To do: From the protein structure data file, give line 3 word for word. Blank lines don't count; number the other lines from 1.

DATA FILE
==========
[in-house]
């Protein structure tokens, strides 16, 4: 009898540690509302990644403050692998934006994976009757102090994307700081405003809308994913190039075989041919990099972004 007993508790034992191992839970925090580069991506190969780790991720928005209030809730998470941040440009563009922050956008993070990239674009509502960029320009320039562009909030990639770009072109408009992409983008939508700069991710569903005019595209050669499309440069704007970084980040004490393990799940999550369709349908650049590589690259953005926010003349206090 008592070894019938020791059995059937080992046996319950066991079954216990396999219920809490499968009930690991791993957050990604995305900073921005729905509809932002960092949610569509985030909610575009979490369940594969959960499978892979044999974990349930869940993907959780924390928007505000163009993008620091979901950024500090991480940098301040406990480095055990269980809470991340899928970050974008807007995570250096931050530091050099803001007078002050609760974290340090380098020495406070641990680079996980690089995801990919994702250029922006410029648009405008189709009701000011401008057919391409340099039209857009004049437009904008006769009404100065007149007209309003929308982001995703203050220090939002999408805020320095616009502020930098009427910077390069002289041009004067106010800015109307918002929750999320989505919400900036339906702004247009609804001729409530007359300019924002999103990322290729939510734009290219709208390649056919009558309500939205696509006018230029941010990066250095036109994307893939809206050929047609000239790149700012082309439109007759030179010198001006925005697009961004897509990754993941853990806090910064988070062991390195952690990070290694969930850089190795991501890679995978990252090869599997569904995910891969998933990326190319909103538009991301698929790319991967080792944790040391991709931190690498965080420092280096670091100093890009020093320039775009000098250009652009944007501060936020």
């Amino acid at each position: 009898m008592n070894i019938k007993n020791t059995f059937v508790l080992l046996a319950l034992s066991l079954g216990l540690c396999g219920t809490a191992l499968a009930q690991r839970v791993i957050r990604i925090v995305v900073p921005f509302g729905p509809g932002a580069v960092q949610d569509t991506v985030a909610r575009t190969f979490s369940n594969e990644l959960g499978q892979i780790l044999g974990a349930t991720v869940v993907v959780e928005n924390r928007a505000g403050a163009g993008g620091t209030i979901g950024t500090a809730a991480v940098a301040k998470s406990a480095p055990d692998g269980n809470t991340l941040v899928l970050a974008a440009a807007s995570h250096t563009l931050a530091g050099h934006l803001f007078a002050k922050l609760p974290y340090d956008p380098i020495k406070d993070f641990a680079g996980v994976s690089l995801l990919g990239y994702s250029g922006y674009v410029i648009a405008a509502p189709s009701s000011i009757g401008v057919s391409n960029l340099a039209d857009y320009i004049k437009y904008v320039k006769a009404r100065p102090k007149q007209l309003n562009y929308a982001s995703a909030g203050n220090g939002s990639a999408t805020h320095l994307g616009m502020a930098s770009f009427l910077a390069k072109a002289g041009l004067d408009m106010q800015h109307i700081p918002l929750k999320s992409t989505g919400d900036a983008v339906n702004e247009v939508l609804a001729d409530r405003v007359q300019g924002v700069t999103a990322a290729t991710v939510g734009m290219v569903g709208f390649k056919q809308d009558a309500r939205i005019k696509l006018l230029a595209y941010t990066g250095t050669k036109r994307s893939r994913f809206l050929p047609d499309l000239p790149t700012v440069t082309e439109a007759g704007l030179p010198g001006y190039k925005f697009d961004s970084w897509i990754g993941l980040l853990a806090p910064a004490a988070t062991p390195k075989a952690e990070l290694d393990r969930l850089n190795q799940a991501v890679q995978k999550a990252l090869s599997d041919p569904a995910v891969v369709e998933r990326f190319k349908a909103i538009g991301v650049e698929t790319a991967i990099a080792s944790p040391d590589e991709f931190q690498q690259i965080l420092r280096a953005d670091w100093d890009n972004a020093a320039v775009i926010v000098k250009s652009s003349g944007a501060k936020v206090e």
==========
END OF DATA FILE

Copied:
């Amino acid at each position: 009898m008592n070894i019938k007993n020791t059995f059937v508790l080992l046996a319950l034992s066991l079954g216990l540690c396999g219920t809490a191992l499968a009930q690991r839970v791993i957050r990604i925090v995305v900073p921005f509302g729905p509809g932002a580069v960092q949610d569509t991506v985030a909610r575009t190969f979490s369940n594969e990644l959960g499978q892979i780790l044999g974990a349930t991720v869940v993907v959780e928005n924390r928007a505000g403050a163009g993008g620091t209030i979901g950024t500090a809730a991480v940098a301040k998470s406990a480095p055990d692998g269980n809470t991340l941040v899928l970050a974008a440009a807007s995570h250096t563009l931050a530091g050099h934006l803001f007078a002050k922050l609760p974290y340090d956008p380098i020495k406070d993070f641990a680079g996980v994976s690089l995801l990919g990239y994702s250029g922006y674009v410029i648009a405008a509502p189709s009701s000011i009757g401008v057919s391409n960029l340099a039209d857009y320009i004049k437009y904008v320039k006769a009404r100065p102090k007149q007209l309003n562009y929308a982001s995703a909030g203050n220090g939002s990639a999408t805020h320095l994307g616009m502020a930098s770009f009427l910077a390069k072109a002289g041009l004067d408009m106010q800015h109307i700081p918002l929750k999320s992409t989505g919400d900036a983008v339906n702004e247009v939508l609804a001729d409530r405003v007359q300019g924002v700069t999103a990322a290729t991710v939510g734009m290219v569903g709208f390649k056919q809308d009558a309500r939205i005019k696509l006018l230029a595209y941010t990066g250095t050669k036109r994307s893939r994913f809206l050929p047609d499309l000239p790149t700012v440069t082309e439109a007759g704007l030179p010198g001006y190039k925005f697009d961004s970084w897509i990754g993941l980040l853990a806090p910064a004490a988070t062991p390195k075989a952690e990070l290694d393990r969930l850089n190795q799940a991501v890679q995978k999550a990252l090869s599997d041919p569904a995910v891969v369709e998933r990326f190319k349908a909103i538009g991301v650049e698929t790319a991967i990099a080792s944790p040391d590589e991709f931190q690498q690259i965080l420092r280096a953005d670091w100093d890009n972004a020093a320039v775009i926010v000098k250009s652009s003349g944007a501060k936020v206090e």